(Reuters) - India's stock market, which rallied to a record high this week, is forecast to rise another 9% by the end of 2023 despite widespread expectations of a gradual slowdown in the economy, according to market experts polled by Reuters.
The benchmark BSE Sensex Index touched an all-time record high of 62,887.40 on Tuesday, surging more than 23% from this year's low of 50,921.22 hit on June 17. Among the 17 stock indices which Reuters polls on, only India's are at record highs.
Indian shares have been driven by growing domestic equity fund inflows from a relatively young population keen to take risks. Twinned with expectations that most major central banks will slow their interest rate hikes, that partly explains India's surge ahead of both emerging market peers and developed markets.
However, further gains until at least the middle of next year are likely to be muted, according to the Nov. 15-28 Reuters poll of 27 analysts, brokers and strategists.
"Resilient growth and...sticky domestic flows all contributed to strong outperformance in 2022," said Rajat Agarwal, Asia equity strategist at Societe Generale. "But with a high valuation premium, we could likely see a pause in outperformance even as these factors remain supportive,"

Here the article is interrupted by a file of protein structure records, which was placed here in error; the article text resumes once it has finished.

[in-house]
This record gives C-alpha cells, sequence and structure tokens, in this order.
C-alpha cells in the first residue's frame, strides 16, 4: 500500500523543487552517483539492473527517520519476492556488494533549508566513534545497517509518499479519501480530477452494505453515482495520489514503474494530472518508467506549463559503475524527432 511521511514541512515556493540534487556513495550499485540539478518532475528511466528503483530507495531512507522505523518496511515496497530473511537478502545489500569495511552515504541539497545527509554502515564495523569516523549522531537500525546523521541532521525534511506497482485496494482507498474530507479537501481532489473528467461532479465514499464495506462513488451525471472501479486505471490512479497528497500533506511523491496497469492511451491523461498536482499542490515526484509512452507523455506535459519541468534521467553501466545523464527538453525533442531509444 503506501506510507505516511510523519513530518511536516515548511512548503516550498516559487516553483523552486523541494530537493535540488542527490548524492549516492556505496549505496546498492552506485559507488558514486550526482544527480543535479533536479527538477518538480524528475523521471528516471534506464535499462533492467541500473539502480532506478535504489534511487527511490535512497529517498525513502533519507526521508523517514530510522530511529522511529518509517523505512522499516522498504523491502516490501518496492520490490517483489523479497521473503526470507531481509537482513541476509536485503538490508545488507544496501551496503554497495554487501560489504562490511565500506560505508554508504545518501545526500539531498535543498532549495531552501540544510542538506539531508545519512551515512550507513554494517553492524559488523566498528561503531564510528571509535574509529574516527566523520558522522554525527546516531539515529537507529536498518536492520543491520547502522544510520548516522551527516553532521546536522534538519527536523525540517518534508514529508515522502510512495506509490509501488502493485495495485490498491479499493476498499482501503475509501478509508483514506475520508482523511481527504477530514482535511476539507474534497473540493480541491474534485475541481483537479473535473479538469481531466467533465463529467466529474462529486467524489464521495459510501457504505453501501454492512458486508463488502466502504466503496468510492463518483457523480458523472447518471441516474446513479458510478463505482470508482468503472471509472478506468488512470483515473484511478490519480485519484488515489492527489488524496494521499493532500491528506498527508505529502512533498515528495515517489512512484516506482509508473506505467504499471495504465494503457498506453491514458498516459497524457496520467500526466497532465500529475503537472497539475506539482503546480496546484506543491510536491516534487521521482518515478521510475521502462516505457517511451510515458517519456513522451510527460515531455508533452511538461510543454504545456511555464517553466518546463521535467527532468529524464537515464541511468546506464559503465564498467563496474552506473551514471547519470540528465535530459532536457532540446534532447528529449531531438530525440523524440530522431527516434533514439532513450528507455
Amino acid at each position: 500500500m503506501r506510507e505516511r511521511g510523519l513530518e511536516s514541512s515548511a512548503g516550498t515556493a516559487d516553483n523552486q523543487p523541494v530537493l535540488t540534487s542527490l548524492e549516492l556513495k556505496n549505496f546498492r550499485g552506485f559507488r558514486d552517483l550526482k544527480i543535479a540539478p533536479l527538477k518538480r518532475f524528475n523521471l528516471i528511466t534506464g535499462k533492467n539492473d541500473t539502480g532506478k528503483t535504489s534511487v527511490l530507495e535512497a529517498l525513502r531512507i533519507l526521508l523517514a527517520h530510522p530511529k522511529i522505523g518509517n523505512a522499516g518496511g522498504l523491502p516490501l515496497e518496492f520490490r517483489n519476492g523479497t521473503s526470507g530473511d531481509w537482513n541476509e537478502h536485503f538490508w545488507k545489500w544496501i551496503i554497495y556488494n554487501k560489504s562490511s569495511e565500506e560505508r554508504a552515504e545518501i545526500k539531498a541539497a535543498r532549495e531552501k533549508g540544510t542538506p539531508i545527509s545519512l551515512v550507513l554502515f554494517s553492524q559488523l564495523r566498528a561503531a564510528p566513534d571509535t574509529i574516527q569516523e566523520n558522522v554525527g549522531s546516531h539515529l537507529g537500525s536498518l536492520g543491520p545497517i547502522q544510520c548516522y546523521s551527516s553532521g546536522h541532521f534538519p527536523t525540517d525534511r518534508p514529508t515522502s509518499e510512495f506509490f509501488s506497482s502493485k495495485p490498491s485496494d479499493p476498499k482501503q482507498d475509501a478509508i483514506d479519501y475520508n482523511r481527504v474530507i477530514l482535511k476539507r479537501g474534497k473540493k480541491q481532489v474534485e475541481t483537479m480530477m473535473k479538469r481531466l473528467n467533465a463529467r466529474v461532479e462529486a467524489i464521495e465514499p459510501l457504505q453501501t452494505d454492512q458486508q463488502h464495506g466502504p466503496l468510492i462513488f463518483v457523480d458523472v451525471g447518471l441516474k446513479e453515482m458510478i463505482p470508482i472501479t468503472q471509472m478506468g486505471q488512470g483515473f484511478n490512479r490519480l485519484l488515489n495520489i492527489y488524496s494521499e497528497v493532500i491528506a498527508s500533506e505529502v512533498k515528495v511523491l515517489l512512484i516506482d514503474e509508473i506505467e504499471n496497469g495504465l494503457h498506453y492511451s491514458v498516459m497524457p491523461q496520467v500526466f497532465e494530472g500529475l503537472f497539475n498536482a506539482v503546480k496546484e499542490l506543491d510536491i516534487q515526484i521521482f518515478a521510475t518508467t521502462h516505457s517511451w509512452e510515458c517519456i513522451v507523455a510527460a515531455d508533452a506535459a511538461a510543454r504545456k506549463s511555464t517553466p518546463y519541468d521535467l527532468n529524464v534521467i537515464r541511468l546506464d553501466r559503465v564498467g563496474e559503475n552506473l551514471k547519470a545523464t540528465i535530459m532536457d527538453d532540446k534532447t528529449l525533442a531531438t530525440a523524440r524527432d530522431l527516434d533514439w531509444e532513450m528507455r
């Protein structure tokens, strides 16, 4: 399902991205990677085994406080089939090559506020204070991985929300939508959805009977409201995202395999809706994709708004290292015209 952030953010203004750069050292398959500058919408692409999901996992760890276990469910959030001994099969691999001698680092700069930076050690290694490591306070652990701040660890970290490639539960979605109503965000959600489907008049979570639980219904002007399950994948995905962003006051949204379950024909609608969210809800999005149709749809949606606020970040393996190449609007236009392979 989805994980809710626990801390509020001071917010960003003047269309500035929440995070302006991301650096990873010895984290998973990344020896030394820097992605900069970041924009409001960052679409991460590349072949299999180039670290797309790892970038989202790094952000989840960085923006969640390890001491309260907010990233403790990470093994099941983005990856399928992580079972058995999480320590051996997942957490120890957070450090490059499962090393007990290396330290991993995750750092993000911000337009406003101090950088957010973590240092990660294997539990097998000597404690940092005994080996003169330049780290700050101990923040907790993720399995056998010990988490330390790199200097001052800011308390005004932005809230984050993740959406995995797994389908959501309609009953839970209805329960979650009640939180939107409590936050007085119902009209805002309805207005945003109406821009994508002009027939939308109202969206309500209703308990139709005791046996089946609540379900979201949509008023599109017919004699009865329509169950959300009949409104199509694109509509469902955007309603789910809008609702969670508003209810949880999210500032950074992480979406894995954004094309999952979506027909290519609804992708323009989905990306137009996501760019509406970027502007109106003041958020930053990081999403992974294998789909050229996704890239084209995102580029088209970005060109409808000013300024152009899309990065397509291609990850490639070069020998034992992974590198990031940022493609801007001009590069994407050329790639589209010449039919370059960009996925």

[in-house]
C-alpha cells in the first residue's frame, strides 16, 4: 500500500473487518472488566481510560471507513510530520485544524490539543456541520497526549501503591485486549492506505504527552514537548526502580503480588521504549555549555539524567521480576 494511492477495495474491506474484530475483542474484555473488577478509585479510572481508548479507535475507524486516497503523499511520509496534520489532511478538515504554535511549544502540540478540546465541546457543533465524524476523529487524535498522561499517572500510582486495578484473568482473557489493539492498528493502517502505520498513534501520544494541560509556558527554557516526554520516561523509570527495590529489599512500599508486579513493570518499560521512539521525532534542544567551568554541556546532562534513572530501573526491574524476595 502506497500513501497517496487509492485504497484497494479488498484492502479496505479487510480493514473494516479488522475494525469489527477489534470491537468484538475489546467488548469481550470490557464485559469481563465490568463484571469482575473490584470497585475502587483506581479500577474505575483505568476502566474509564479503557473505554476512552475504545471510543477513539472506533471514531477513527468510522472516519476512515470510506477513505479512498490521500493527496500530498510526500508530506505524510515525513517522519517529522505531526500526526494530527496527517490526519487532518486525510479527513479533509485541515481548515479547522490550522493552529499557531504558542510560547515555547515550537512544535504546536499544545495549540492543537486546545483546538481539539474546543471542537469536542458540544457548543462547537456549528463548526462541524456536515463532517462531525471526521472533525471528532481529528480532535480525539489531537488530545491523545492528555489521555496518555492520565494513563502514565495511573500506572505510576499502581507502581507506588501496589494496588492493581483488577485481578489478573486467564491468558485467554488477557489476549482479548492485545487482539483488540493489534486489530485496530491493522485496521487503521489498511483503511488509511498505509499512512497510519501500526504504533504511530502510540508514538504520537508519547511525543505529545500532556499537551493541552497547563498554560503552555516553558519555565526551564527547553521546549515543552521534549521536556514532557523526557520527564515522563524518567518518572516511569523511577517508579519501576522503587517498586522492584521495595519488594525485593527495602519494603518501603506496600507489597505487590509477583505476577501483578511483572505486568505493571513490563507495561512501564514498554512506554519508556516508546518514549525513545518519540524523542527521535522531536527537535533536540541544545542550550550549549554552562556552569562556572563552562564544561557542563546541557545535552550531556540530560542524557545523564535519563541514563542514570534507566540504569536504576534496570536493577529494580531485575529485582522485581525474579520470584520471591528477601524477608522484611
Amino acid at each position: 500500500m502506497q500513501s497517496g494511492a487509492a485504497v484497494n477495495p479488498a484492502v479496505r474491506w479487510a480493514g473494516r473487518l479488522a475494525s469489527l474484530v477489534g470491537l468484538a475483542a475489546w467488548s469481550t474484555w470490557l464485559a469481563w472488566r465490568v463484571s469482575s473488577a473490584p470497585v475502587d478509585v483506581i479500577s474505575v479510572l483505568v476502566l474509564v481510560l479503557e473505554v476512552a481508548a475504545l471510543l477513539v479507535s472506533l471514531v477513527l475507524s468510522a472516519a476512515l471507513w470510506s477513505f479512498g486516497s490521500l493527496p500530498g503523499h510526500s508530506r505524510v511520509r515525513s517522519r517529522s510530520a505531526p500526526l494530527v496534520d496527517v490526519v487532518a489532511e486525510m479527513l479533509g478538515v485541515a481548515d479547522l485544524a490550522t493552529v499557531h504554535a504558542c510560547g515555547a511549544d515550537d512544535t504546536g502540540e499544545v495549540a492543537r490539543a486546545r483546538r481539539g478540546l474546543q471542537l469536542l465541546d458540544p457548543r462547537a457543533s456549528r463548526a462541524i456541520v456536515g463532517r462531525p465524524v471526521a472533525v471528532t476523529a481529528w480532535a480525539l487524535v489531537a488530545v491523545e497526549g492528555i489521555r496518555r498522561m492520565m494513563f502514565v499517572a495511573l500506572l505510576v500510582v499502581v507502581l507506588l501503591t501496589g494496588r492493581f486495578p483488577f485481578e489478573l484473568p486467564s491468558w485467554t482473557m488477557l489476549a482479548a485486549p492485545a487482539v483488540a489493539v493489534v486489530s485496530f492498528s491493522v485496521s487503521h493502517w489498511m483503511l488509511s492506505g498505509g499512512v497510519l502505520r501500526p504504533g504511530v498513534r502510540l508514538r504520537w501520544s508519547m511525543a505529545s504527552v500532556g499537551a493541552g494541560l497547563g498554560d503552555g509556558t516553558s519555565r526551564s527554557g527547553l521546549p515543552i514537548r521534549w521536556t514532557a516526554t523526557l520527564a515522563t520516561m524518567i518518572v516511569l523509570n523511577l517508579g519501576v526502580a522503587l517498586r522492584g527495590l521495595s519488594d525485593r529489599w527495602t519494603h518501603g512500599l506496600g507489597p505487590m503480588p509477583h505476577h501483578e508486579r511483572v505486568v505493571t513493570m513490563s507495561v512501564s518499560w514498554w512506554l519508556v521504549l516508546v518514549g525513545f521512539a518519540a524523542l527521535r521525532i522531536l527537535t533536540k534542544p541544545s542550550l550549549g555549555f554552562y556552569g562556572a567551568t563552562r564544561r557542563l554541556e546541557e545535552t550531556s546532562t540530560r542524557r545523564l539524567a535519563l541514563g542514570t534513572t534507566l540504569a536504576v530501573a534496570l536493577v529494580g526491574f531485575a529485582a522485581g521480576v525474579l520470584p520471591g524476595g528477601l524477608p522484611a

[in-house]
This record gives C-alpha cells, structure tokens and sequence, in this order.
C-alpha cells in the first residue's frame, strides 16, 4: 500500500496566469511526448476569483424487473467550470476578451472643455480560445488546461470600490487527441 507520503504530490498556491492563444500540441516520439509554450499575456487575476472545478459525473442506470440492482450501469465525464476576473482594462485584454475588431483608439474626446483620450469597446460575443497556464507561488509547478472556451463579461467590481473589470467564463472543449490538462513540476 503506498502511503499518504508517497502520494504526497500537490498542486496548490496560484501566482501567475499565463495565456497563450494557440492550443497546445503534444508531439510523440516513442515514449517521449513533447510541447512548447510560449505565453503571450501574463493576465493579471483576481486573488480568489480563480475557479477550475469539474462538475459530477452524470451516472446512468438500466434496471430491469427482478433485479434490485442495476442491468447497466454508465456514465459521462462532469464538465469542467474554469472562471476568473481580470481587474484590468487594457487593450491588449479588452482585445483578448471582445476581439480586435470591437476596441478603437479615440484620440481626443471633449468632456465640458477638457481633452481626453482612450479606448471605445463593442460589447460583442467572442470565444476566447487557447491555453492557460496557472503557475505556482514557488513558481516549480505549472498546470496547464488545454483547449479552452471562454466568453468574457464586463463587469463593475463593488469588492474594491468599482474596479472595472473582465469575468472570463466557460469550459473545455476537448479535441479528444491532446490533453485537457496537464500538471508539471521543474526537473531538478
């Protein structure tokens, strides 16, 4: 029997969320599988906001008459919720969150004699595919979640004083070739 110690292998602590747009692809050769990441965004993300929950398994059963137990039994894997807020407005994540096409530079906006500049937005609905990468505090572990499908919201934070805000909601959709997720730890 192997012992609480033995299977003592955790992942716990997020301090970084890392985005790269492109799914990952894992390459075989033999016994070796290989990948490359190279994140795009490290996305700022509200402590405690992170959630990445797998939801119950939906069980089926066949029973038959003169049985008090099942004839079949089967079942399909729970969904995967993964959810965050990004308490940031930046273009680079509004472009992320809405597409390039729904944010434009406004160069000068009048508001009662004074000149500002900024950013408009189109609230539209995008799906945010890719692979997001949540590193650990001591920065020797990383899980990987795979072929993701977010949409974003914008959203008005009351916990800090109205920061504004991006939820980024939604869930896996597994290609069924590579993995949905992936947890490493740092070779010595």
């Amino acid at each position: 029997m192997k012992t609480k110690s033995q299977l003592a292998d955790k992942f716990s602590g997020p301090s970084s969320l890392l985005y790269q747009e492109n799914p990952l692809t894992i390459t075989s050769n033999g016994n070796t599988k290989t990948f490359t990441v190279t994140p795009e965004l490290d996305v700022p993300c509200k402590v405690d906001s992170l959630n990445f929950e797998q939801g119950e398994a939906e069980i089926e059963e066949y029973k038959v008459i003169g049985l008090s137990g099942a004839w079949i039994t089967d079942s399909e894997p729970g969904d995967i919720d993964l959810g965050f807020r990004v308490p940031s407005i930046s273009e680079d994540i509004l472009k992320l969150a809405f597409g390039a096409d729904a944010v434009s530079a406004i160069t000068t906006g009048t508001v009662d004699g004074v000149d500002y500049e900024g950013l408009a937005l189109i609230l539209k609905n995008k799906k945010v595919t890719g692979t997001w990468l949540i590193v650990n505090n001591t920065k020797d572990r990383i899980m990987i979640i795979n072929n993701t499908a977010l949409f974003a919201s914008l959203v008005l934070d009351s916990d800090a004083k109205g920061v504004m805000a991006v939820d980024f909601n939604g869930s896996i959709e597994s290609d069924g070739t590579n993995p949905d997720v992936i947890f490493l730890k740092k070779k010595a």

The median forecast showed the Sensex gaining only 3.7% from Tuesday's close of 62,681.84 to 65,000 by mid-2023. The Sensex was then forecast to rise to 68,000 by end-2023, for a total gain of around 9%.
With one month to go, the index is only about 300 points below where analysts in a Reuters poll one year ago said it would be by end-2022.
The Nifty 50, which has also hit a record high, was forecast to gain 4.7% from Tuesday's close of 18,618.05 to 19,500 by mid-2023, and reach 20,500 by end-2023.
But by most measures, the Indian market looks overbought.
In its latest report titled "Staying put as others catch up", Goldman Sachs wrote "market valuations are expensive in absolute terms, relative to its own history and bonds", adding that the Indian stock market was at a record premium against the rest of the region.
Asia's third-largest economy is widely expected to slow significantly in coming months.
The Reserve Bank of India has raised its key policy rate a relatively modest 190 basis points since May to 5.9% and is widely expected to add another 50 basis points by end-March according to a separate Reuters poll.
Still, a clear majority of analysts in the latest survey, 22 of 25, said corporate earnings would improve further over coming months after strengthening in recent quarters.
Morgan Stanley says it is bullish on equities but reckons Indian markets, which have been driven higher mainly by domestic buying, will underperform peers in 2023.
"The seemingly easy call for 2023 is that emerging markets are likely to benefit from a relatively more benign world versus 2022, and given India's trailing outperformance and rich relative valuations, Indian equities will likely see a retracement of relative gains," Morgan Stanley analysts wrote in its latest client note.